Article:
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Advantages to Rolling Over a 401(k) to an IRA

What Are the Advantages of Rolling Over a 401(k) to an IRA?

John-Rothans

Written by John Rothans

Nov 4, 2020

Social Security, personal savings accounts, stocks, bonds, and more—many roads can help take you into your golden years. Do you have to pick just one route? You don’t. You can have multiple retirement accounts, like a 401(k) and an IRA.

Many people roll some of their 401(k) money over to an IRA because they want more asset options and more control over the account. Plus, moving money to an IRA could help you streamline your retirement portfolio. Here we explain the advantages of rolling some funds into an IRA.

What Is the Difference Between a 401(k) and an IRA?

A 401(k) and an IRA are both retirement accounts. But they differ in one fundamental way: You open a 401(k) through an employer, which often will match your contributions, but you open an IRA on your own—with your own money—through a bank or broker. Also, an IRA typically gives you more asset options than a 401(k) does, and a 401(k) provides higher contribution limits over a year’s time than an IRA does.

What Are the Benefits of Rolling Over Part of a 401(k) to an IRA?

Rolling over part of a 401(k) to an IRA can deliver several advantages. Financial planners at Bogart Wealth highlight the following benefits:

  • Depending on the bank or broker, an IRA can come with lower fees than a 401(k).
  • An IRA can impose less rules than a 401(k).
  • Payouts from an IRA are easier to carry out after you die than payouts from a 401(k) are. Certain payout situations can simplify estate planning.
  • An IRA enables you to consolidate 401(k) accounts from several employers into a single account, so you can continue saving for retirement wherever your career takes you.
  • An IRA often supplies more asset flexibility than a 401(k) does.

It’s the asset flexibility that is perhaps the most attractive benefit of rolling over some of your money from a 401(k) to an IRA.

Usually, a 401(k) plan is focused on buying shares of mutual funds, and it’s an employer’s responsibility to run the plan. The employer decides “who is eligible for the plan, how much and when they can contribute, how much the employer will contribute to the plan, what [asset] options you will have, how often you can reallocate your assets, hiring the vendors necessary to run the plan, and what features the plan will have,” 401khelpcenter.com explains. That doesn’t leave very much control in your hands.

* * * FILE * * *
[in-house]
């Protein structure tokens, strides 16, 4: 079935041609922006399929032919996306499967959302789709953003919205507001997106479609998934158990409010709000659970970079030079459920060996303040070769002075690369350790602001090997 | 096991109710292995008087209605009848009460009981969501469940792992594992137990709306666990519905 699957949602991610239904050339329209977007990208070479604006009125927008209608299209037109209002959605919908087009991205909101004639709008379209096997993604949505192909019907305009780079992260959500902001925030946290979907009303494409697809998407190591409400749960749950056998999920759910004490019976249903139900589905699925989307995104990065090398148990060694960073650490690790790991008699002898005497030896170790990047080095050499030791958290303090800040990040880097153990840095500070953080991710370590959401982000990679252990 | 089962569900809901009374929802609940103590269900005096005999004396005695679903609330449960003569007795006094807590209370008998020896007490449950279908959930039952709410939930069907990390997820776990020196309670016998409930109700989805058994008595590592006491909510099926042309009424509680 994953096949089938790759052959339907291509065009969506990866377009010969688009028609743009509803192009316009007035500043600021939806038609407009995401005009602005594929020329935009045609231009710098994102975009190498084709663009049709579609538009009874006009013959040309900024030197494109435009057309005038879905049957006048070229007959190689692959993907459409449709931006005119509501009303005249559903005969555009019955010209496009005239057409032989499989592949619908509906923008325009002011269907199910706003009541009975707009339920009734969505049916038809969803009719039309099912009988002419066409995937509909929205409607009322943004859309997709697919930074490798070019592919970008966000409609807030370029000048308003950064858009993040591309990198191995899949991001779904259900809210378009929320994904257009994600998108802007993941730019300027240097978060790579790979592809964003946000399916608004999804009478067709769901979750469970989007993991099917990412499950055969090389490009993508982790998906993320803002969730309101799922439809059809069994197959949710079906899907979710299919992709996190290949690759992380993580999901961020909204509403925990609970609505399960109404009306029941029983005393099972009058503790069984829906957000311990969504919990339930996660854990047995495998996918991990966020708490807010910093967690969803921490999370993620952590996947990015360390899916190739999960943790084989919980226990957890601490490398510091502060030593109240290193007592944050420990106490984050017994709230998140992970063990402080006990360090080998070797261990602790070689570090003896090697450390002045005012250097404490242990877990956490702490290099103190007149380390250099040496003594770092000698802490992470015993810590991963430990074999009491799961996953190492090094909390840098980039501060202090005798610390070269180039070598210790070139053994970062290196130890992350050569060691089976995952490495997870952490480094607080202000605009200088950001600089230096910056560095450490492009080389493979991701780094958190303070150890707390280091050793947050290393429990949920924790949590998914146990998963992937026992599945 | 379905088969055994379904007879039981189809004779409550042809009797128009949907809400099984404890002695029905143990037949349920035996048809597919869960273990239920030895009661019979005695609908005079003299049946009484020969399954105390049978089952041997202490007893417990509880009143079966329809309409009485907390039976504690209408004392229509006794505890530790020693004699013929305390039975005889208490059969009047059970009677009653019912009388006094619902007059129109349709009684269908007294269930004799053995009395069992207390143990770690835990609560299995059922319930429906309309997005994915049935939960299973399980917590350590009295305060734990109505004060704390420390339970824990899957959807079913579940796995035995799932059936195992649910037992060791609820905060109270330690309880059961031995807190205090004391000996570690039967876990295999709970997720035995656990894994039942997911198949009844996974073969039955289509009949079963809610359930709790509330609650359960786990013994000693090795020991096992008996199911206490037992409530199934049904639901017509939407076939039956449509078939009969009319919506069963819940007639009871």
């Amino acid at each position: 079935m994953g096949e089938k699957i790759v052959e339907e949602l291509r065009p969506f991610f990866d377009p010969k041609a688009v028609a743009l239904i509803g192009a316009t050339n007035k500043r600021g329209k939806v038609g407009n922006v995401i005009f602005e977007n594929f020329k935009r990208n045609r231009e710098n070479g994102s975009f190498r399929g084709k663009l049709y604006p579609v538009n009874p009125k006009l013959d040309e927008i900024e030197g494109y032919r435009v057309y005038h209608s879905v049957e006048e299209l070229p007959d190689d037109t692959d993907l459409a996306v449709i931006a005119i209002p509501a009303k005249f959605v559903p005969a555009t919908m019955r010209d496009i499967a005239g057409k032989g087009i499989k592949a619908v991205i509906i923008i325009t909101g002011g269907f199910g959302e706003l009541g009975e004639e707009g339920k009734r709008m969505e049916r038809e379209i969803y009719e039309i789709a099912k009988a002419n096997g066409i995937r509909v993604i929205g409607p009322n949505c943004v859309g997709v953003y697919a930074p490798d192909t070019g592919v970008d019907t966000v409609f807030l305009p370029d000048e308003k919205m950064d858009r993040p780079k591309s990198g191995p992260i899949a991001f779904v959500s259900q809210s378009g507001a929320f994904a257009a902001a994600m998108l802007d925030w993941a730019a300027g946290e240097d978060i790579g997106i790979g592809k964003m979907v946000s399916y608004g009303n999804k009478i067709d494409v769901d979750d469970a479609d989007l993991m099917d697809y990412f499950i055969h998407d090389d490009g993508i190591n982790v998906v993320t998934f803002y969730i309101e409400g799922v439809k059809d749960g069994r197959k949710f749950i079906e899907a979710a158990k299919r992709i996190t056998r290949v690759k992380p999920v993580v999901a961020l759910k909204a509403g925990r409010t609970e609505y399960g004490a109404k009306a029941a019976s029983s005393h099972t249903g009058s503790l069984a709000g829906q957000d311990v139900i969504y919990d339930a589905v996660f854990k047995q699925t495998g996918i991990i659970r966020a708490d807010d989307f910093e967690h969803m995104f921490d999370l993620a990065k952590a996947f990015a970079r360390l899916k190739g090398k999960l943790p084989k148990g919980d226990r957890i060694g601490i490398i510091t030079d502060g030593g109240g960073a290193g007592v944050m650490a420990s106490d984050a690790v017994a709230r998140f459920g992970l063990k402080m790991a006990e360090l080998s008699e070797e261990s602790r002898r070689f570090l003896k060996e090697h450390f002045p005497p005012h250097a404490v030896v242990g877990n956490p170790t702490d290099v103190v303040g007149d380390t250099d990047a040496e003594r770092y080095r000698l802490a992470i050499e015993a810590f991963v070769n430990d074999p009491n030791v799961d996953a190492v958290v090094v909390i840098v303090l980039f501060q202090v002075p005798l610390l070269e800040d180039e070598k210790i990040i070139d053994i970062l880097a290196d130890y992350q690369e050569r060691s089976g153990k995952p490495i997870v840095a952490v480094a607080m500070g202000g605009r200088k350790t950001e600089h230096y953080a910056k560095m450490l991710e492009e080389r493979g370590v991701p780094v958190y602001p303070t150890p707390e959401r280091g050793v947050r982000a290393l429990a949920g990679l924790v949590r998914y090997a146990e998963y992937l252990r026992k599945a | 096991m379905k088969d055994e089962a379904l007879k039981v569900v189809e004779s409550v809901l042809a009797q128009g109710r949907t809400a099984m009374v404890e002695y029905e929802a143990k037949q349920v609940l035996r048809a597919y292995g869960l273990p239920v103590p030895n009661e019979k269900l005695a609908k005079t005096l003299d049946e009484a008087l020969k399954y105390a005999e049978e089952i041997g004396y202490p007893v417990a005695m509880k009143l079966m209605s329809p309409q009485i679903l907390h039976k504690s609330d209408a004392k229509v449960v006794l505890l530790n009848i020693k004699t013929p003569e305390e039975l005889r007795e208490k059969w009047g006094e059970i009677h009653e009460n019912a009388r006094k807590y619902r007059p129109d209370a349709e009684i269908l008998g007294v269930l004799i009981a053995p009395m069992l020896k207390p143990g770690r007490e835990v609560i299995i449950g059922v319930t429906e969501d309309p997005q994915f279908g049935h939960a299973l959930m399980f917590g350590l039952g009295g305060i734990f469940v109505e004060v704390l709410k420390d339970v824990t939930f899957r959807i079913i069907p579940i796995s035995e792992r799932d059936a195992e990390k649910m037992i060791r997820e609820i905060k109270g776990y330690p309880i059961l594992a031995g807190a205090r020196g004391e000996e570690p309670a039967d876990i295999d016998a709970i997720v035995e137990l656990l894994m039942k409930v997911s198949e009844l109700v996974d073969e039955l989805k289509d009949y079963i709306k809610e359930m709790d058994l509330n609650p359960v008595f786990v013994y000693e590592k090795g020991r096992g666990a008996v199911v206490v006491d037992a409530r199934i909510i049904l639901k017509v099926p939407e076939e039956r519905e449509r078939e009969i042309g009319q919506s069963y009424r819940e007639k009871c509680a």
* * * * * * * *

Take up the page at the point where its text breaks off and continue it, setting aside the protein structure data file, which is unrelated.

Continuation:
But with an IRA, you can take control of your financial future. You choose the assets. Add mutual funds, stocks, bonds, exchange-traded funds (ETFs), and even alternative assets.

Among the alternative assets that you can put in an IRA are precious metals (gold, silver, platinum, and palladium), real estate, cryptocurrency, water rights, mineral rights, and livestock. In some cases, you might consider an IRA known as a precious metals IRA, which includes gold, silver, platinum, or palladium—or a combination of those metals as long as they meet the requirements set forth by the IRS. Precious metals IRAs also are called gold IRAs.

What Types of Retirement Accounts Do Americans Have?

The 401(k) remains the most popular employer-sponsored retirement plan in the U.S. Other employer-sponsored options include defined benefit pension plans, 403(b) plans, 457 plans, SIMPLE IRA plans, and SEP IRA plans.

The most common retirement accounts that are not sponsored by employers are the traditional IRA and the Roth IRA. The main difference between these two IRAs is how contributions and distributions are taxed. Traditional accounts are funded with pretax dollars, while Roth accounts are funded with post-tax dollars.

Ready to roll some 401(k) funds into an IRA, especially one that can include precious metals? Call U.S. Money Reserve. You’ll receive a free IRA consultation from an experienced Account Executive.

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